Dog Training: Tips for Getting the Kids Involved
As most families with dogs know quite well, young children and pups have a way of truly understanding and enjoying each other that makes having a dog a wonderful experience.
If you are ready to adopt a four-legged friend, it is important to take the time to properly train your new pup. Just as you wouldn’t let your kids run rampant all over the place, your new family member also needs to be taught the correct way to behave. Let your kids know the importance of having a well-trained dog, and that they will get to help out in teaching your pup good manners and fun tricks. To help make this as easy as possible, check out the following ideas:
Try to Use the Same Commands
Even fairly young children can understand how confusing it would be to have different family members use different words to tell the dog what to do. Sit down with your kids and let them know the different words you plan to use — for example “down” when the dog jumps up on you or the counter and “come” when you want the pup to run over to you. In order to help make sure your training is consistent as possible, you might consider incorporating wearable training tools like SportDOG collars, at least at first. SportDOG products can encourage your dog to behave and help him or her learn the ropes as soon as possible; the wearable tools will serve as a backup to what you and your kids are trying to teach. If you enjoy playing outside with your dog and your property is not fully fenced, SportDOG also offers invisible fences that can keep your new family member safely in your yard.
Teach the Kids to Ignore Jumping
As the American Kennel Club notes, many dogs naturally love to jump up on their beloved owners once they return home. Teach your kids that when your dog does this, they are to turn their backs on him or her until the pup settles down. You can also ask your kids to politely teach this trick to their friends and relatives who visit, and they can demonstrate how well it works — they will probably love sharing this tip with others.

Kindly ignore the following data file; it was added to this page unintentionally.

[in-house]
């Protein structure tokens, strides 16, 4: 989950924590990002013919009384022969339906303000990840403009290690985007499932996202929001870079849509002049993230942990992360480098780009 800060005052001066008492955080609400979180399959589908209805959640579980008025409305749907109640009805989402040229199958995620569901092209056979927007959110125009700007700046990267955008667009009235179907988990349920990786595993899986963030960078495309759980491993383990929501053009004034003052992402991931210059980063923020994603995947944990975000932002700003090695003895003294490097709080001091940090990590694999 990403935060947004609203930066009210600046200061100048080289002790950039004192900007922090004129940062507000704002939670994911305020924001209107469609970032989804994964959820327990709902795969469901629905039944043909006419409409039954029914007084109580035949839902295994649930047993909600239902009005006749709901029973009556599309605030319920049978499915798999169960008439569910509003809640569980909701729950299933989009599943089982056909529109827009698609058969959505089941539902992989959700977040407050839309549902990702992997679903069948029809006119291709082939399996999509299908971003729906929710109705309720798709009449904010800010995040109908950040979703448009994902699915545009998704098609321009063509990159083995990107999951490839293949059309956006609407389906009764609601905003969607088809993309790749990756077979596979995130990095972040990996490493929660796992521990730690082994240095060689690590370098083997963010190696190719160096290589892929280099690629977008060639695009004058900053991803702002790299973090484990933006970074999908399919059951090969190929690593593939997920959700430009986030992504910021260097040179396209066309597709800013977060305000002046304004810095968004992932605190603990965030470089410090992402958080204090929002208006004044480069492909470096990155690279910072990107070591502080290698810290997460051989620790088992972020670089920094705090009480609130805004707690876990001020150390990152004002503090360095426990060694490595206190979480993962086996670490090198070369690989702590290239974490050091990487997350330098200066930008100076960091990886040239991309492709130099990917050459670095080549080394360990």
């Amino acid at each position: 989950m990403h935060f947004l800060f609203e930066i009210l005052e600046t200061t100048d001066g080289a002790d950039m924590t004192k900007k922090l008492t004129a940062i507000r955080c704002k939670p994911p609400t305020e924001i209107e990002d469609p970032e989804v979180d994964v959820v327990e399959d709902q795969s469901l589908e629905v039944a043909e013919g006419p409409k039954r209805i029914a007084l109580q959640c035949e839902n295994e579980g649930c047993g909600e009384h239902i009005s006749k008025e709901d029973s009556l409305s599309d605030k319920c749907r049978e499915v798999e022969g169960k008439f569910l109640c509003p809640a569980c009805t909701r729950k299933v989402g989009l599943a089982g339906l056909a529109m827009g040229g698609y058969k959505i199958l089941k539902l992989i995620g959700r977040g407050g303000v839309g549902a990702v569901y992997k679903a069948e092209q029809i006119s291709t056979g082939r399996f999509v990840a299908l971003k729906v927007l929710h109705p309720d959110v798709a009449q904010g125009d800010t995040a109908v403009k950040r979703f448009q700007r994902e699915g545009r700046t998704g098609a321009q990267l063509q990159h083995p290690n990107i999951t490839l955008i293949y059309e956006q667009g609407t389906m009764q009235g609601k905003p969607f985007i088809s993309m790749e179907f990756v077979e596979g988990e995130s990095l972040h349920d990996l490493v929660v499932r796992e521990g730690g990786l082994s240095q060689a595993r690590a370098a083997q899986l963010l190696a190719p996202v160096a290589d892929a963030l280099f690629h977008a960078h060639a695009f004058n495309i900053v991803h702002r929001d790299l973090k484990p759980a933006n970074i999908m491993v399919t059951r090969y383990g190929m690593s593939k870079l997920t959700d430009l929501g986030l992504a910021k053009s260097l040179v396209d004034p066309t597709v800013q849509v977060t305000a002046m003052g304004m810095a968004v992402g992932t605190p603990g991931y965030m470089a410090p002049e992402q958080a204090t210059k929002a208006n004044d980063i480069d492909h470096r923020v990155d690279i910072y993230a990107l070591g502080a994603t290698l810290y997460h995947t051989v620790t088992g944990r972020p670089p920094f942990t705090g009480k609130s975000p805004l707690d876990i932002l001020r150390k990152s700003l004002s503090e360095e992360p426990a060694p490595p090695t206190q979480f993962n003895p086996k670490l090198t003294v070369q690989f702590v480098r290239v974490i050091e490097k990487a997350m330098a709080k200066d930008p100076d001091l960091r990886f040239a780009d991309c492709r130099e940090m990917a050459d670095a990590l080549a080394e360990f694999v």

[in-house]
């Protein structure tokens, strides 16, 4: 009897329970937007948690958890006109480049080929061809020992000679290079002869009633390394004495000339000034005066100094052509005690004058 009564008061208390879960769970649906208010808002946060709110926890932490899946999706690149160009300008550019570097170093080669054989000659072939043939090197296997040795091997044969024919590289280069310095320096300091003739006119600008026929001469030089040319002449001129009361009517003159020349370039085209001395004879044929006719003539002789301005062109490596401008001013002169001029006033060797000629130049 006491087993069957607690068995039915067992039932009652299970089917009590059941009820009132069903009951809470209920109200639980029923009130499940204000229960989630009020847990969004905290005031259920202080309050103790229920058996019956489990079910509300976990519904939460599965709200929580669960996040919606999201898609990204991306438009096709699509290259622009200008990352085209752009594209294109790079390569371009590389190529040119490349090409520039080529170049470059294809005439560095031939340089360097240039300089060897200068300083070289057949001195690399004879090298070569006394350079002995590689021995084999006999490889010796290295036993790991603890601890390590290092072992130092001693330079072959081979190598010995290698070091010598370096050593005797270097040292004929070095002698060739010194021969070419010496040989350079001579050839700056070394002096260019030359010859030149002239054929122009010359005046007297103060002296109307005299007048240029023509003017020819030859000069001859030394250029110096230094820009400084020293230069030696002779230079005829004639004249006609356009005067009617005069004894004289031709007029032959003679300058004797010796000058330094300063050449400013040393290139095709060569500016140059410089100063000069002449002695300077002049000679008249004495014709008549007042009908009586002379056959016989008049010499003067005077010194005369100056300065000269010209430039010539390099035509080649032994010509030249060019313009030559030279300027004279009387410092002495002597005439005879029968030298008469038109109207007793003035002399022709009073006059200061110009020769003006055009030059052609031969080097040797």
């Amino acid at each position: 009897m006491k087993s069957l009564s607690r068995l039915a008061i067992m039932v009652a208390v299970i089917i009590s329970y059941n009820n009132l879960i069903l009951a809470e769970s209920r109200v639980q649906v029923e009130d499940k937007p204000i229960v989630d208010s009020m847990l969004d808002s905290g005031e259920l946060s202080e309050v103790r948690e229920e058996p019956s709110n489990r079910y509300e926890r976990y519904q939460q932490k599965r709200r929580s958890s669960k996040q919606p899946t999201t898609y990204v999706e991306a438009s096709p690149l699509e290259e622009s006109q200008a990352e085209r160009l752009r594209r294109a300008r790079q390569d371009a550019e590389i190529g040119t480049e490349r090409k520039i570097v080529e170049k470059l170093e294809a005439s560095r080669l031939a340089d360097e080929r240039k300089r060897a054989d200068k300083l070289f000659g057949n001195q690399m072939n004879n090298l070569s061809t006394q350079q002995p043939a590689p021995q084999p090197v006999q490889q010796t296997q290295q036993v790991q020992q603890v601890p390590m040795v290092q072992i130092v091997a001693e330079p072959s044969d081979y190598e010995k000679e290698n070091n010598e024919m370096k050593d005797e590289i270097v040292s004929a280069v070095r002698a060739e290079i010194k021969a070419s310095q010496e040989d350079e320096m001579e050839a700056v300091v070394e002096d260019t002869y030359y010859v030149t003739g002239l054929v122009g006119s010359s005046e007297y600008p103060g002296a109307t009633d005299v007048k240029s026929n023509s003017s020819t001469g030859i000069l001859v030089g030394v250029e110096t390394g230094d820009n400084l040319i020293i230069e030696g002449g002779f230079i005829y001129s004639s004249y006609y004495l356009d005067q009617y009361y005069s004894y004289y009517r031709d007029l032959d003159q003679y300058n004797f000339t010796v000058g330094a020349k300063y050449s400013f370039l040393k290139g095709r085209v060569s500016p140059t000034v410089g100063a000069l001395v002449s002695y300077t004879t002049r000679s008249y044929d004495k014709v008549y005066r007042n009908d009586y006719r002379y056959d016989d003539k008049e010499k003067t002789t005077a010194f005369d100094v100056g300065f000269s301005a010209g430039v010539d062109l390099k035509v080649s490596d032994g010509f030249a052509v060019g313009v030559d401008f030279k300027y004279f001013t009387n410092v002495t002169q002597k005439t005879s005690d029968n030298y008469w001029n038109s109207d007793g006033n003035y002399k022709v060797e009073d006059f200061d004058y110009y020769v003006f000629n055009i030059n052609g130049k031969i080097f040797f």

Show the Kids Some Basic Commands
Most basic skills, including teaching your dog to sit, come and walk on a leash can easily be taught to kids. Start with a fairly easy command like “sit” and demonstrate to your kiddos how to hold a dog biscuit or other small treat right above your dog’s nose, and then move it slowly back over their head while saying “sit.” In order to follow the scent of the yummy treat, the dog will typically move back into a sitting position — as soon as your pup does this, have your child enthusiastically praise your dog and give her the treat. Over time, your dog will sit after hearing the command, even if food is not part of the process — but praise should always be given. If your new family member is on the bossy side, having him “sit” before getting any type of reward is a good idea — encourage your children to require your dog to “sit” as a way of saying “please” before getting their meals, being allowed on the couch or having a ball thrown.